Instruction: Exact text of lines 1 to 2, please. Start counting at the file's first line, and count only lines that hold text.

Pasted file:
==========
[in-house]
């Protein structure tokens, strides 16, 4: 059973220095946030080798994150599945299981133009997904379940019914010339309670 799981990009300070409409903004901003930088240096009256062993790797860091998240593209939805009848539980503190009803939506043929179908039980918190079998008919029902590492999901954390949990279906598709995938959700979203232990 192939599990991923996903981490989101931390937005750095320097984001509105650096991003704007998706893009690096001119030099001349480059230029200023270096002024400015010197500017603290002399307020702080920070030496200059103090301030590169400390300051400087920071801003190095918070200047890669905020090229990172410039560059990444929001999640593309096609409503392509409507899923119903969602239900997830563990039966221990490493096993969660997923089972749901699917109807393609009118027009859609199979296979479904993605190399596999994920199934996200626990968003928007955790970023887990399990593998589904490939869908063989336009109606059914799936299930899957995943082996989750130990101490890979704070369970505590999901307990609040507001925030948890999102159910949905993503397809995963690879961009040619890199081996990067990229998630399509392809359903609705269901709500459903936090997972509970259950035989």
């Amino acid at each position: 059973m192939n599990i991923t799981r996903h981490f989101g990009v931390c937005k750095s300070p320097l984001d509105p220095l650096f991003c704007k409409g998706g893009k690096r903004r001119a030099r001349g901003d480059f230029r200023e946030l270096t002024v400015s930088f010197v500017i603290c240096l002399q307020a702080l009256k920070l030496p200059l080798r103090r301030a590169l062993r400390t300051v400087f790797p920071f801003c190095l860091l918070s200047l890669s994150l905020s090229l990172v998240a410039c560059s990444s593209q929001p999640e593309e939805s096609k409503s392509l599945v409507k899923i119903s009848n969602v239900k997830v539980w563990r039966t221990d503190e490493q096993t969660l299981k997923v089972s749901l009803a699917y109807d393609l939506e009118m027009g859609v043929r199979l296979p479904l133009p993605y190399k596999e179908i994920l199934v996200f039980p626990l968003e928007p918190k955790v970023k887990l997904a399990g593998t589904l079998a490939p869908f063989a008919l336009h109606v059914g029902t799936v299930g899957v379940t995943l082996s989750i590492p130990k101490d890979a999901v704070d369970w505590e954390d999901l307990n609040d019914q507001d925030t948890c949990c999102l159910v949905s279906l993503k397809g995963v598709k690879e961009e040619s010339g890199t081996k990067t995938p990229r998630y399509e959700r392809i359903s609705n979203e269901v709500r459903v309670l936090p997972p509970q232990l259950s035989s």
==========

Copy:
[in-house]
């Protein structure tokens, strides 16, 4: 059973220095946030080798994150599945299981133009997904379940019914010339309670 799981990009300070409409903004901003930088240096009256062993790797860091998240593209939805009848539980503190009803939506043929179908039980918190079998008919029902590492999901954390949990279906598709995938959700979203232990 192939599990991923996903981490989101931390937005750095320097984001509105650096991003704007998706893009690096001119030099001349480059230029200023270096002024400015010197500017603290002399307020702080920070030496200059103090301030590169400390300051400087920071801003190095918070200047890669905020090229990172410039560059990444929001999640593309096609409503392509409507899923119903969602239900997830563990039966221990490493096993969660997923089972749901699917109807393609009118027009859609199979296979479904993605190399596999994920199934996200626990968003928007955790970023887990399990593998589904490939869908063989336009109606059914799936299930899957995943082996989750130990101490890979704070369970505590999901307990609040507001925030948890999102159910949905993503397809995963690879961009040619890199081996990067990229998630399509392809359903609705269901709500459903936090997972509970259950035989």